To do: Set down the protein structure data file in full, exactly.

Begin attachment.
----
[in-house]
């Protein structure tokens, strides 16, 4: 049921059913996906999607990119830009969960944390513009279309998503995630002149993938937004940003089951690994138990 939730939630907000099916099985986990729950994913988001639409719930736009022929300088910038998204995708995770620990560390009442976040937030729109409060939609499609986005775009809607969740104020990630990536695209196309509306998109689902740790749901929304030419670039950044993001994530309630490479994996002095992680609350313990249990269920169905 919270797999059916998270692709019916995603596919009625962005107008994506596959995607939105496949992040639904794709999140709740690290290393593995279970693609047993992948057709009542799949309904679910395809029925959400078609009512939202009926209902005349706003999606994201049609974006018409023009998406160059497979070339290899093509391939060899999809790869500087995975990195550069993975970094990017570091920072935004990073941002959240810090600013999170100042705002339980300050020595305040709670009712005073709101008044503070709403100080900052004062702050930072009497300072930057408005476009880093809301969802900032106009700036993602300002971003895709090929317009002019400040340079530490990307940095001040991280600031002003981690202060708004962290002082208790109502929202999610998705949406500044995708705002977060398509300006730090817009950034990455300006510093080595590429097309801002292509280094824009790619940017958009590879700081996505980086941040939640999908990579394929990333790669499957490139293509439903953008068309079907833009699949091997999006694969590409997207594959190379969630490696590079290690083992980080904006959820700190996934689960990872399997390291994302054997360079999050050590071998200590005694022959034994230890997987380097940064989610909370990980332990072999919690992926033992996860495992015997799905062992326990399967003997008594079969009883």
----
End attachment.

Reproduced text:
[in-house]
């Protein structure tokens, strides 16, 4: 049921059913996906999607990119830009969960944390513009279309998503995630002149993938937004940003089951690994138990 939730939630907000099916099985986990729950994913988001639409719930736009022929300088910038998204995708995770620990560390009442976040937030729109409060939609499609986005775009809607969740104020990630990536695209196309509306998109689902740790749901929304030419670039950044993001994530309630490479994996002095992680609350313990249990269920169905 919270797999059916998270692709019916995603596919009625962005107008994506596959995607939105496949992040639904794709999140709740690290290393593995279970693609047993992948057709009542799949309904679910395809029925959400078609009512939202009926209902005349706003999606994201049609974006018409023009998406160059497979070339290899093509391939060899999809790869500087995975990195550069993975970094990017570091920072935004990073941002959240810090600013999170100042705002339980300050020595305040709670009712005073709101008044503070709403100080900052004062702050930072009497300072930057408005476009880093809301969802900032106009700036993602300002971003895709090929317009002019400040340079530490990307940095001040991280600031002003981690202060708004962290002082208790109502929202999610998705949406500044995708705002977060398509300006730090817009950034990455300006510093080595590429097309801002292509280094824009790619940017958009590879700081996505980086941040939640999908990579394929990333790669499957490139293509439903953008068309079907833009699949091997999006694969590409997207594959190379969630490696590079290690083992980080904006959820700190996934689960990872399997390291994302054997360079999050050590071998200590005694022959034994230890997987380097940064989610909370990980332990072999919690992926033992996860495992015997799905062992326990399967003997008594079969009883």